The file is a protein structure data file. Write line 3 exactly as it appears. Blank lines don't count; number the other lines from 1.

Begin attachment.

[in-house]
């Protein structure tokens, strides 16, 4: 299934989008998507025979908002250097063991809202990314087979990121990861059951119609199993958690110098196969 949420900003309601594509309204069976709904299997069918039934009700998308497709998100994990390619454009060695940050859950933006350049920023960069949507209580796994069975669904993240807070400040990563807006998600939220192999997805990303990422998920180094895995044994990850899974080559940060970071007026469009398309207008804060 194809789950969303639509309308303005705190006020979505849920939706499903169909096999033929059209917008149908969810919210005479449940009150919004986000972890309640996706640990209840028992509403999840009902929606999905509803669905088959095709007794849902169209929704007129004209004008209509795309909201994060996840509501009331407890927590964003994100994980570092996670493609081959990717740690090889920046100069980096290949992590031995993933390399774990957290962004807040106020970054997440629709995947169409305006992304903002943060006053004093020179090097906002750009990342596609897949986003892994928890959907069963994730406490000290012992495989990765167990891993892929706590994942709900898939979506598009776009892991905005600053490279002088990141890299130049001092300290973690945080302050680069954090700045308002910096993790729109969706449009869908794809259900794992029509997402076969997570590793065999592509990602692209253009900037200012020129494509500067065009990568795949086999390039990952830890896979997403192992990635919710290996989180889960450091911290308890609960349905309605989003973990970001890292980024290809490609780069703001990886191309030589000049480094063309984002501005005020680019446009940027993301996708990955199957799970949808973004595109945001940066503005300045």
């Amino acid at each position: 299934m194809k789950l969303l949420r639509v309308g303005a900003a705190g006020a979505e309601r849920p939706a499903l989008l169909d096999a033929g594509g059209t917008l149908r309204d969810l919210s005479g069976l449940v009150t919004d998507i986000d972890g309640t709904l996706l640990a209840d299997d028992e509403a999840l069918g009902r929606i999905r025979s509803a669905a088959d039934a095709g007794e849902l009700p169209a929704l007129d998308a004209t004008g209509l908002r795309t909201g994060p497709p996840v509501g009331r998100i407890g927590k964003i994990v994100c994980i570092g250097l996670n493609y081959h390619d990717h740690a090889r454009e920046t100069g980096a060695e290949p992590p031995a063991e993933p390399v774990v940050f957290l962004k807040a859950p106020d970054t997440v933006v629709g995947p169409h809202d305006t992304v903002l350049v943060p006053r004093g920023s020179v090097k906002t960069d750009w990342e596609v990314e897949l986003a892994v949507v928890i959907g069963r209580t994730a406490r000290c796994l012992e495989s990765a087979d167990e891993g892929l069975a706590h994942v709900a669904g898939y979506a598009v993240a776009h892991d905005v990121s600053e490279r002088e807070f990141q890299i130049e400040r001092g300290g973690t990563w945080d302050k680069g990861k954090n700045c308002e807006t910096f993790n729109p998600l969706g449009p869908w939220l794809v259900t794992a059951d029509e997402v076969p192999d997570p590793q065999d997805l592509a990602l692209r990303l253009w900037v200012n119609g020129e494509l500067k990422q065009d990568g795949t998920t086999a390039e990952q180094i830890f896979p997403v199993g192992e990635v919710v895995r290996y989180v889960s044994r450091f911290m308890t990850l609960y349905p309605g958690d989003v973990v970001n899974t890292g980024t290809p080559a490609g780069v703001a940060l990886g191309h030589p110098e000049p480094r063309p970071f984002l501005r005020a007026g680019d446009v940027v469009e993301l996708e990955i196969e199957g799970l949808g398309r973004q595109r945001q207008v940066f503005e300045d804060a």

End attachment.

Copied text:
């Amino acid at each position: 299934m194809k789950l969303l949420r639509v309308g303005a900003a705190g006020a979505e309601r849920p939706a499903l989008l169909d096999a033929g594509g059209t917008l149908r309204d969810l919210s005479g069976l449940v009150t919004d998507i986000d972890g309640t709904l996706l640990a209840d299997d028992e509403a999840l069918g009902r929606i999905r025979s509803a669905a088959d039934a095709g007794e849902l009700p169209a929704l007129d998308a004209t004008g209509l908002r795309t909201g994060p497709p996840v509501g009331r998100i407890g927590k964003i994990v994100c994980i570092g250097l996670n493609y081959h390619d990717h740690a090889r454009e920046t100069g980096a060695e290949p992590p031995a063991e993933p390399v774990v940050f957290l962004k807040a859950p106020d970054t997440v933006v629709g995947p169409h809202d305006t992304v903002l350049v943060p006053r004093g920023s020179v090097k906002t960069d750009w990342e596609v990314e897949l986003a892994v949507v928890i959907g069963r209580t994730a406490r000290c796994l012992e495989s990765a087979d167990e891993g892929l069975a706590h994942v709900a669904g898939y979506a598009v993240a776009h892991d905005v990121s600053e490279r002088e807070f990141q890299i130049e400040r001092g300290g973690t990563w945080d302050k680069g990861k954090n700045c308002e807006t910096f993790n729109p998600l969706g449009p869908w939220l794809v259900t794992a059951d029509e997402v076969p192999d997570p590793q065999d997805l592509a990602l692209r990303l253009w900037v200012n119609g020129e494509l500067k990422q065009d990568g795949t998920t086999a390039e990952q180094i830890f896979p997403v199993g192992e990635v919710v895995r290996y989180v889960s044994r450091f911290m308890t990850l609960y349905p309605g958690d989003v973990v970001n899974t890292g980024t290809p080559a490609g780069v703001a940060l990886g191309h030589p110098e000049p480094r063309p970071f984002l501005r005020a007026g680019d446009v940027v469009e993301l996708e990955i196969e199957g799970l949808g398309r973004q595109r945001q207008v940066f503005e300045d804060a």